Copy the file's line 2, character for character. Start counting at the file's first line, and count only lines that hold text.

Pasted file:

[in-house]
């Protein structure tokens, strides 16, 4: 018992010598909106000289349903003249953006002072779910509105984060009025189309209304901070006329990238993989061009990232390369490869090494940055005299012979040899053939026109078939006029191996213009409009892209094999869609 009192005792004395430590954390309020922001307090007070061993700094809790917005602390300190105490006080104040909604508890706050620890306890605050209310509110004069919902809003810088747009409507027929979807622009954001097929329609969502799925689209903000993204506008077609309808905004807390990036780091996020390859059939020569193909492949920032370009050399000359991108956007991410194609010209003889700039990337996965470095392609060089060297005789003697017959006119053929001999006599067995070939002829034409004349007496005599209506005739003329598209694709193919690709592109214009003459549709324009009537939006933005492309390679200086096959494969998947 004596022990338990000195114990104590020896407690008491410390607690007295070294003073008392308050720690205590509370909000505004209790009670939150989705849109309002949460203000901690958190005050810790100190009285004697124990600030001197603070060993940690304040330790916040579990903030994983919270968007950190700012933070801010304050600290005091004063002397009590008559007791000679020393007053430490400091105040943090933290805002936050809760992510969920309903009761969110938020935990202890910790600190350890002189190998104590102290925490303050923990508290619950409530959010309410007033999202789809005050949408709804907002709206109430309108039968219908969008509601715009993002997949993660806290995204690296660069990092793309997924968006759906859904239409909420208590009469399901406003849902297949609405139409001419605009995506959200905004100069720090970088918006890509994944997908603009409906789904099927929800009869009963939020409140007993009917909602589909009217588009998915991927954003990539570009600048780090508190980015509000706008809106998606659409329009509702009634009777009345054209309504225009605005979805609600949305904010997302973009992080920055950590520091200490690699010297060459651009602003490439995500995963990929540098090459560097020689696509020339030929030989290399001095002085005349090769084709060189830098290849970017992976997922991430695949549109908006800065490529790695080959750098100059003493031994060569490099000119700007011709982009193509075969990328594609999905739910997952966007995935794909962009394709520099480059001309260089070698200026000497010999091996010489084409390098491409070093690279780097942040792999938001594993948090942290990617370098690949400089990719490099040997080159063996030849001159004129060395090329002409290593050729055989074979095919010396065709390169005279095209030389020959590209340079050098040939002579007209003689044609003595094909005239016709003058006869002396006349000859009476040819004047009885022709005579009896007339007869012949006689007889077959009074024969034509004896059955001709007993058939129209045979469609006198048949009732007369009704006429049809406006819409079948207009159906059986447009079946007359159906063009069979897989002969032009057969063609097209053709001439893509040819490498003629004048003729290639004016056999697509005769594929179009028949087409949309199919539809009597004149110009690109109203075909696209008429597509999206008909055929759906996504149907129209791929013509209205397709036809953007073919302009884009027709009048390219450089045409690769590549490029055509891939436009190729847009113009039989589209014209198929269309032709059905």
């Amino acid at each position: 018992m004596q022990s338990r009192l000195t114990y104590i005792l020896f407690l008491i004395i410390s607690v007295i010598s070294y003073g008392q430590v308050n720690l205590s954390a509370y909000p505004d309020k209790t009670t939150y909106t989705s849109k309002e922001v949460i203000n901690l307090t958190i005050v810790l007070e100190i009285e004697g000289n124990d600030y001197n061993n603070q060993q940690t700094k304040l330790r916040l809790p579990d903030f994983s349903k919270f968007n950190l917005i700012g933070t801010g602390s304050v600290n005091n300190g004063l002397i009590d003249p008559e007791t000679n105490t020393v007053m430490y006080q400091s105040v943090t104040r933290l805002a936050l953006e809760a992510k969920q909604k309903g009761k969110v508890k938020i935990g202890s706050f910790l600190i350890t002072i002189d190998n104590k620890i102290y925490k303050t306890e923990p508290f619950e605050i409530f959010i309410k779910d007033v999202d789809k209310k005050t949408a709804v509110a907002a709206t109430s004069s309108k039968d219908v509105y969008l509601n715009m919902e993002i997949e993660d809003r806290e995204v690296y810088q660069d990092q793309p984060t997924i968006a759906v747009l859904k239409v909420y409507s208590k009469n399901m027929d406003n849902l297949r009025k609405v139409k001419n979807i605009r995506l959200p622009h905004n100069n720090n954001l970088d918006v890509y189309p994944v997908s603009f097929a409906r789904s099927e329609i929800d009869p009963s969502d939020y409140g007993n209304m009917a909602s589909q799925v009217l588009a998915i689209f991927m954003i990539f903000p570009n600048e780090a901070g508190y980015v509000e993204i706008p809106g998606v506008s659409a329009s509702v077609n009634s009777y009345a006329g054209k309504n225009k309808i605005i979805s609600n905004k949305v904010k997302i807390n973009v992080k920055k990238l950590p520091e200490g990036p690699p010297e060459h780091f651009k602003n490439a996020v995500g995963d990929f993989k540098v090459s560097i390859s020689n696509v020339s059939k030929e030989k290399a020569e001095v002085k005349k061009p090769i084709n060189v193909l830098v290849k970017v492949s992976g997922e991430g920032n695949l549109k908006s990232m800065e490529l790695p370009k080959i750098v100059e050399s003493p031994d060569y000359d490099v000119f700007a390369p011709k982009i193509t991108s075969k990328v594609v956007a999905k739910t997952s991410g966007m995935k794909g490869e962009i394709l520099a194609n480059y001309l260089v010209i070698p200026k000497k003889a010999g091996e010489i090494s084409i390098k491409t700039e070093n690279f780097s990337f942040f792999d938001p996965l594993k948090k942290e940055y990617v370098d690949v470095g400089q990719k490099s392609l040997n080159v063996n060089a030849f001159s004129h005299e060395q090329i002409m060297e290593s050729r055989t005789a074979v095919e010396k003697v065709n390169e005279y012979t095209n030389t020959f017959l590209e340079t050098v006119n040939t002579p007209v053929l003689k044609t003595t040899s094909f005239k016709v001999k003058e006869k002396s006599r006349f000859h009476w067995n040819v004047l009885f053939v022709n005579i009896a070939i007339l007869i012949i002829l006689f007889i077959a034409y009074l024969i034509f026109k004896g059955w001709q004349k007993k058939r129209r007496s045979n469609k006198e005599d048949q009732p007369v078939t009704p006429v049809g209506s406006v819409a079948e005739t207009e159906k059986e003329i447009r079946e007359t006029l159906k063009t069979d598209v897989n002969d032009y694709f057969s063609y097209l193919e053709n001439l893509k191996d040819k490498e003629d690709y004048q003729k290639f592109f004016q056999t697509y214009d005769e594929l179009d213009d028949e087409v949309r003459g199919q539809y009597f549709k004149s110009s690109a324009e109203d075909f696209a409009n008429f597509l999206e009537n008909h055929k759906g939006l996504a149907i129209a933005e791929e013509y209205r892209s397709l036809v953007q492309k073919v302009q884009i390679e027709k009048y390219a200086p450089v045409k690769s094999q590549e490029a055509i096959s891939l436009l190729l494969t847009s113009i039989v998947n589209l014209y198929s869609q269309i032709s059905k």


């Protein structure tokens, strides 16, 4: 018992010598909106000289349903003249953006002072779910509105984060009025189309209304901070006329990238993989061009990232390369490869090494940055005299012979040899053939026109078939006029191996213009409009892209094999869609 009192005792004395430590954390309020922001307090007070061993700094809790917005602390300190105490006080104040909604508890706050620890306890605050209310509110004069919902809003810088747009409507027929979807622009954001097929329609969502799925689209903000993204506008077609309808905004807390990036780091996020390859059939020569193909492949920032370009050399000359991108956007991410194609010209003889700039990337996965470095392609060089060297005789003697017959006119053929001999006599067995070939002829034409004349007496005599209506005739003329598209694709193919690709592109214009003459549709324009009537939006933005492309390679200086096959494969998947 004596022990338990000195114990104590020896407690008491410390607690007295070294003073008392308050720690205590509370909000505004209790009670939150989705849109309002949460203000901690958190005050810790100190009285004697124990600030001197603070060993940690304040330790916040579990903030994983919270968007950190700012933070801010304050600290005091004063002397009590008559007791000679020393007053430490400091105040943090933290805002936050809760992510969920309903009761969110938020935990202890910790600190350890002189190998104590102290925490303050923990508290619950409530959010309410007033999202789809005050949408709804907002709206109430309108039968219908969008509601715009993002997949993660806290995204690296660069990092793309997924968006759906859904239409909420208590009469399901406003849902297949609405139409001419605009995506959200905004100069720090970088918006890509994944997908603009409906789904099927929800009869009963939020409140007993009917909602589909009217588009998915991927954003990539570009600048780090508190980015509000706008809106998606659409329009509702009634009777009345054209309504225009605005979805609600949305904010997302973009992080920055950590520091200490690699010297060459651009602003490439995500995963990929540098090459560097020689696509020339030929030989290399001095002085005349090769084709060189830098290849970017992976997922991430695949549109908006800065490529790695080959750098100059003493031994060569490099000119700007011709982009193509075969990328594609999905739910997952966007995935794909962009394709520099480059001309260089070698200026000497010999091996010489084409390098491409070093690279780097942040792999938001594993948090942290990617370098690949400089990719490099040997080159063996030849001159004129060395090329002409290593050729055989074979095919010396065709390169005279095209030389020959590209340079050098040939002579007209003689044609003595094909005239016709003058006869002396006349000859009476040819004047009885022709005579009896007339007869012949006689007889077959009074024969034509004896059955001709007993058939129209045979469609006198048949009732007369009704006429049809406006819409079948207009159906059986447009079946007359159906063009069979897989002969032009057969063609097209053709001439893509040819490498003629004048003729290639004016056999697509005769594929179009028949087409949309199919539809009597004149110009690109109203075909696209008429597509999206008909055929759906996504149907129209791929013509209205397709036809953007073919302009884009027709009048390219450089045409690769590549490029055509891939436009190729847009113009039989589209014209198929269309032709059905």